While the terms of the JV are still to be laid out, the two parties have signed a letter of intent to work together. Under the partnership, they say, they will focus on increasing efficiencies and lowering costs.
The research and development work, says Natcore in a statement released, will be based on its liquid phase deposition (LPD) technology. LPD, it explains, is safer, more environmentally friendly and cheaper than the traditional chemical vapor deposition (CVD) process.
The company goes on to say that three key areas will be focused on. First off, a selective emitter concept will be worked on, which could improve efficiencies by two percent by placing front contacts on a cell.
Secondly, the JV will look at back side passivation. This, says Natcore, is critical to enabling production of long-term, high-performance silicon solar cells.
The final area of research will be on epitaxial growth, a new technology, explains the company, for the production of wafers with reusable silicon substrates.
Additionally, Natcore and MX Holding say they intend to work with third-party investors, in opening a new photovoltaic panel manufacturing facility, which will produce and sell the cells developed through the JV.
"The third-party investors are a consortium of MX Holding and five other Italian solar panel manufacturers who now buy their solar cells from Asian producers. It is expected that consortium members would consume the entire solar cell output derived from the new manufacturing entity, which would utilize Natcore's existing LPD technologies. New technologies will be phased in as they're developed," said the statement.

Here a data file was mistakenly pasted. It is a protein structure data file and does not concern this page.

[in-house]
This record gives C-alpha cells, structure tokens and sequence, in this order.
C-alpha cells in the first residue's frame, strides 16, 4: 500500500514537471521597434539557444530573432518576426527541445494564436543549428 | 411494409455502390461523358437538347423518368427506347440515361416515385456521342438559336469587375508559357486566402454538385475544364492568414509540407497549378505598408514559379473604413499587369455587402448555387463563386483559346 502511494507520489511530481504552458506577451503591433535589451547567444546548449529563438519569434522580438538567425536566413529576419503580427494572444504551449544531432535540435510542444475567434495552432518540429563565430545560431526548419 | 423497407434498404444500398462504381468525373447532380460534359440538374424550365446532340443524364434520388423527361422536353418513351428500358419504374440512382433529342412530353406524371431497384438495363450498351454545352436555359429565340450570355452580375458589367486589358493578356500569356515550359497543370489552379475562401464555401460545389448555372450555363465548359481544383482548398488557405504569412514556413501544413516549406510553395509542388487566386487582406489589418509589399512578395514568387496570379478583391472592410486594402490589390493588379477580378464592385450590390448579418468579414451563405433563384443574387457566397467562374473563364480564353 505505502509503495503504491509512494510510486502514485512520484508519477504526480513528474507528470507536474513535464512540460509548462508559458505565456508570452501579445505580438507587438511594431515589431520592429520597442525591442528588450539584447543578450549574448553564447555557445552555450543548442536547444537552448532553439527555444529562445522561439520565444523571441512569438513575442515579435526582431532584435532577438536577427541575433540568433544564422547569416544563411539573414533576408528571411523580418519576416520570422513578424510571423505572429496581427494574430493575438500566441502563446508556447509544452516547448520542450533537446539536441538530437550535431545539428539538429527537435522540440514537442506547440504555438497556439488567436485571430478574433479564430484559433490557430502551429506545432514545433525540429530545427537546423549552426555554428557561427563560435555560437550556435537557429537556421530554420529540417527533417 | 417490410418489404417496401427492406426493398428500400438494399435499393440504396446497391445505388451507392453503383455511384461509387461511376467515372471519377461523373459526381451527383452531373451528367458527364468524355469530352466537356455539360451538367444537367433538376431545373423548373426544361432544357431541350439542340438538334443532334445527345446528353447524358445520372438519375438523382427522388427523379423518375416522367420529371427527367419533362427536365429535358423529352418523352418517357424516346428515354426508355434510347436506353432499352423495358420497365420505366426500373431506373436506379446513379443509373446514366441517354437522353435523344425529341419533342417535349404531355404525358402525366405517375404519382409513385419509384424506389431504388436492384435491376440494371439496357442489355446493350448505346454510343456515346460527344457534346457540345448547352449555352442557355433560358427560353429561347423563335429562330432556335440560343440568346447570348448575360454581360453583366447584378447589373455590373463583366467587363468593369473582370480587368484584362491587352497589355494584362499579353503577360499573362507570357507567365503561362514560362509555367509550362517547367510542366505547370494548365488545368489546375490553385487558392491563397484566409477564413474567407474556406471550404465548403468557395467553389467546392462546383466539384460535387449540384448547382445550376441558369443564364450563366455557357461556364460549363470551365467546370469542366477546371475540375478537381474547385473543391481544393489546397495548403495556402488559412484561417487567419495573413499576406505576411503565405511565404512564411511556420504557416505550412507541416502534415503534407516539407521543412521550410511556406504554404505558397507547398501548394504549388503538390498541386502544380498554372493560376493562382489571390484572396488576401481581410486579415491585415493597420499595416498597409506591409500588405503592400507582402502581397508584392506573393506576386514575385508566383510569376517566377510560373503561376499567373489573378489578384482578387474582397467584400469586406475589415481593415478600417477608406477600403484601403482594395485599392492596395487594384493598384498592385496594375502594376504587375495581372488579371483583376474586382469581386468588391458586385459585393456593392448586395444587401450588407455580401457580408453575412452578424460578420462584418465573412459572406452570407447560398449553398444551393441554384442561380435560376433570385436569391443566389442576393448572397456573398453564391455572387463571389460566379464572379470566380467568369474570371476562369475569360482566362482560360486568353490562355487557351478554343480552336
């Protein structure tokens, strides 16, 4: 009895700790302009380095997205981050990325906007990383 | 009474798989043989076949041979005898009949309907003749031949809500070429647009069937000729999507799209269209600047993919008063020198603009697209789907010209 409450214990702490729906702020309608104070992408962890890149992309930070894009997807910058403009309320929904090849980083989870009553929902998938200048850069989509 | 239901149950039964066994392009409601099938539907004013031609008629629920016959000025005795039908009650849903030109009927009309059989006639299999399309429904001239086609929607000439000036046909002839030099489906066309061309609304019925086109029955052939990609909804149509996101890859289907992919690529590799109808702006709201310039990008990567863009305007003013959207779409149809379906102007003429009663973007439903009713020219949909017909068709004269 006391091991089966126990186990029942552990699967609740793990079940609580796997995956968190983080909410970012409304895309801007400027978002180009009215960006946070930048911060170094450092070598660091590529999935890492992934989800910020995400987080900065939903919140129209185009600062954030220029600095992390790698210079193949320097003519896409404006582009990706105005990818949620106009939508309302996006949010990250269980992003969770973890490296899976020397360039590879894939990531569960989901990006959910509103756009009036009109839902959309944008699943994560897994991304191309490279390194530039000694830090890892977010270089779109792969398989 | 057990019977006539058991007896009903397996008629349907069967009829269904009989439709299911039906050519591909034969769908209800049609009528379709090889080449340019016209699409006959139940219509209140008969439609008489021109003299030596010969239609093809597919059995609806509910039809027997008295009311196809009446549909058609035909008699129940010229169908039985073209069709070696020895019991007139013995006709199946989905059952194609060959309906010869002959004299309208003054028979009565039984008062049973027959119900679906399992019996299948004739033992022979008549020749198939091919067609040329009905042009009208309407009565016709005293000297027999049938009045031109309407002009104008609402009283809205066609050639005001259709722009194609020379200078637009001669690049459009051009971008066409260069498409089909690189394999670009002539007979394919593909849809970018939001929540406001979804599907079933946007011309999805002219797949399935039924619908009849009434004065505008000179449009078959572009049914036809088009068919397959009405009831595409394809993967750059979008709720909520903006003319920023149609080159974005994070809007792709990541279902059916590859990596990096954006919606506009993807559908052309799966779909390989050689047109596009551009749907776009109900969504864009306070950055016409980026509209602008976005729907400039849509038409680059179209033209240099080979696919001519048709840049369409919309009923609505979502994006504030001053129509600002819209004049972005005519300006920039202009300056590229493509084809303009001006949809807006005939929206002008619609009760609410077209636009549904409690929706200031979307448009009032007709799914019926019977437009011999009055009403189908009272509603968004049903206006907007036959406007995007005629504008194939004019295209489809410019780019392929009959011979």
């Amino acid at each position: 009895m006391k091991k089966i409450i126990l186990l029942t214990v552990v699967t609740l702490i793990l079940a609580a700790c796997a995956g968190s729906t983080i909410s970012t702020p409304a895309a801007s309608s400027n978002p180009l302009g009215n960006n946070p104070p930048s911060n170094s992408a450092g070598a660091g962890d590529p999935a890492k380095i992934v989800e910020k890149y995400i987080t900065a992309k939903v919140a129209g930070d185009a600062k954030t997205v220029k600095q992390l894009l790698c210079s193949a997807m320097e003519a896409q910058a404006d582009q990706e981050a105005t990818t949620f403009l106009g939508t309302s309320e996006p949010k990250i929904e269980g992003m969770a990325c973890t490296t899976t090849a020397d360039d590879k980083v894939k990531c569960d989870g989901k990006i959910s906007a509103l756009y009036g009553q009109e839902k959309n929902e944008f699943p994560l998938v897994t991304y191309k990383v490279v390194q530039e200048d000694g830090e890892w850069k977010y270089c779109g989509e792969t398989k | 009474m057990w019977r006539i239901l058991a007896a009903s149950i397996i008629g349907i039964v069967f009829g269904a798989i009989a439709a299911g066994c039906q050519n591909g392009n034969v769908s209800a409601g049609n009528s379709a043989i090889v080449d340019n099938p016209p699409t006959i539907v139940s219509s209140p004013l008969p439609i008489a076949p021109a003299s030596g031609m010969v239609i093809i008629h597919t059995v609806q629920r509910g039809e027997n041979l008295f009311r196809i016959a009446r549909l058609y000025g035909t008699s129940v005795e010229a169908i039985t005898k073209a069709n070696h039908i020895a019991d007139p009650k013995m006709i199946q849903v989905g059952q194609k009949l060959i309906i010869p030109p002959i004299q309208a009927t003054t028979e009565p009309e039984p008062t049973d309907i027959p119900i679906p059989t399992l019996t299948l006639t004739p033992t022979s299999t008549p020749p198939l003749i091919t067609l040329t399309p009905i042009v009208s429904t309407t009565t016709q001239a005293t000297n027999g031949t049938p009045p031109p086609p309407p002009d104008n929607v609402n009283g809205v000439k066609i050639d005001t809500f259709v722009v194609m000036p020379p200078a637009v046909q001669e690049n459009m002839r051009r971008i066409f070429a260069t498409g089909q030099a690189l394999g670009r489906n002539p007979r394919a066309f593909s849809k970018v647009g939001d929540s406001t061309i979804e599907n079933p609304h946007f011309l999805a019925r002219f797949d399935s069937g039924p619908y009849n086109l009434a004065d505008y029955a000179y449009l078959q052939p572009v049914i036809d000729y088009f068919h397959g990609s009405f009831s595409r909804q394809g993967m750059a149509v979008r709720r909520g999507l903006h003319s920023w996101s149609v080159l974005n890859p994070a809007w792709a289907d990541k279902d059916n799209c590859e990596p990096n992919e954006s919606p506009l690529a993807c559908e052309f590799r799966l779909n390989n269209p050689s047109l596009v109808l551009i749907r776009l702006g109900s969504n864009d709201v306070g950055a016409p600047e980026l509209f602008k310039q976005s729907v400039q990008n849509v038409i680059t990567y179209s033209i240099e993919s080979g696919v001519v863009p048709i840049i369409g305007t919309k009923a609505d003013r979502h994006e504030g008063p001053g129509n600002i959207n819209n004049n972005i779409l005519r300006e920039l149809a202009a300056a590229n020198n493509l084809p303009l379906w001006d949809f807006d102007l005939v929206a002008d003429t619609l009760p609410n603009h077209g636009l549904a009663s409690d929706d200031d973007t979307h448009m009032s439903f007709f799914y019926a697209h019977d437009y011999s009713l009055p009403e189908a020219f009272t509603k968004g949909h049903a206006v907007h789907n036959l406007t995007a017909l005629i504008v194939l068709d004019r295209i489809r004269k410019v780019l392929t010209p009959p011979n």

Natcore president and CEO Chuck Provini added, "Italy has emerged as a major solar panel production center in Europe, and we believe our new ventures here – and in China, where we also have a joint venture – will serve as a launching pad for global sales of our equipment and technology."
No further details were released and the companies could not be contacted for further comment.
High efficiency cells in demand
At PV Taiwan held in Taipei last week, the topic of high efficiency solar cells was discussed at great length.
Neo Solar's Sam Hong spoke at length at a CEO Forum held on the first day about the need for higher efficiency cells, as did OCI's Minkyu Lim.
"High efficiency cells are in shortage," Hong told the audience. He believes that there is "strong" demand for such product at the moment, and that only companies with high efficiencies can gain a better market position. Possible reasons for this demand, he said, are attractive feed-in tariffs for PV rooftop applications and an oversupply of low efficiency cells.
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